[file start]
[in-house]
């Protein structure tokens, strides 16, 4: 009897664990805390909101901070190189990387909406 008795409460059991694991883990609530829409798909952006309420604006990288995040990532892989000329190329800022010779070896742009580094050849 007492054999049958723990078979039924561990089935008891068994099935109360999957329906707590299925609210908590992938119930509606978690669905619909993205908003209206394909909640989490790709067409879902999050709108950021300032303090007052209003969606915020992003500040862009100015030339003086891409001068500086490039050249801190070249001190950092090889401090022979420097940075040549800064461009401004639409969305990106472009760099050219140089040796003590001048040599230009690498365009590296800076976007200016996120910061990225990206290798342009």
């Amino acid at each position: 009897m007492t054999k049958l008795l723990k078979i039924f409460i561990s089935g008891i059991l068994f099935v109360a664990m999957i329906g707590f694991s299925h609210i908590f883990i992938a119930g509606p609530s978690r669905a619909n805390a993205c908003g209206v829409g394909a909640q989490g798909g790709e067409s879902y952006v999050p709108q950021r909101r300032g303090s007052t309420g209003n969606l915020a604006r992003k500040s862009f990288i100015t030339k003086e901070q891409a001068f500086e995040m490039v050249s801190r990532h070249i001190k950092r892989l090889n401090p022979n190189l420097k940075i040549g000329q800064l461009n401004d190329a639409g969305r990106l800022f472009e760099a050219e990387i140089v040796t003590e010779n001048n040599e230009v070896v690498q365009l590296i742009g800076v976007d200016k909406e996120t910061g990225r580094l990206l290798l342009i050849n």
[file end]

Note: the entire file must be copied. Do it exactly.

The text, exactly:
[in-house]
């Protein structure tokens, strides 16, 4: 009897664990805390909101901070190189990387909406 008795409460059991694991883990609530829409798909952006309420604006990288995040990532892989000329190329800022010779070896742009580094050849 007492054999049958723990078979039924561990089935008891068994099935109360999957329906707590299925609210908590992938119930509606978690669905619909993205908003209206394909909640989490790709067409879902999050709108950021300032303090007052209003969606915020992003500040862009100015030339003086891409001068500086490039050249801190070249001190950092090889401090022979420097940075040549800064461009401004639409969305990106472009760099050219140089040796003590001048040599230009690498365009590296800076976007200016996120910061990225990206290798342009």
């Amino acid at each position: 009897m007492t054999k049958l008795l723990k078979i039924f409460i561990s089935g008891i059991l068994f099935v109360a664990m999957i329906g707590f694991s299925h609210i908590f883990i992938a119930g509606p609530s978690r669905a619909n805390a993205c908003g209206v829409g394909a909640q989490g798909g790709e067409s879902y952006v999050p709108q950021r909101r300032g303090s007052t309420g209003n969606l915020a604006r992003k500040s862009f990288i100015t030339k003086e901070q891409a001068f500086e995040m490039v050249s801190r990532h070249i001190k950092r892989l090889n401090p022979n190189l420097k940075i040549g000329q800064l461009n401004d190329a639409g969305r990106l800022f472009e760099a050219e990387i140089v040796t003590e010779n001048n040599e230009v070896v690498q365009l590296i742009g800076v976007d200016k909406e996120t910061g990225r580094l990206l290798l342009i050849n």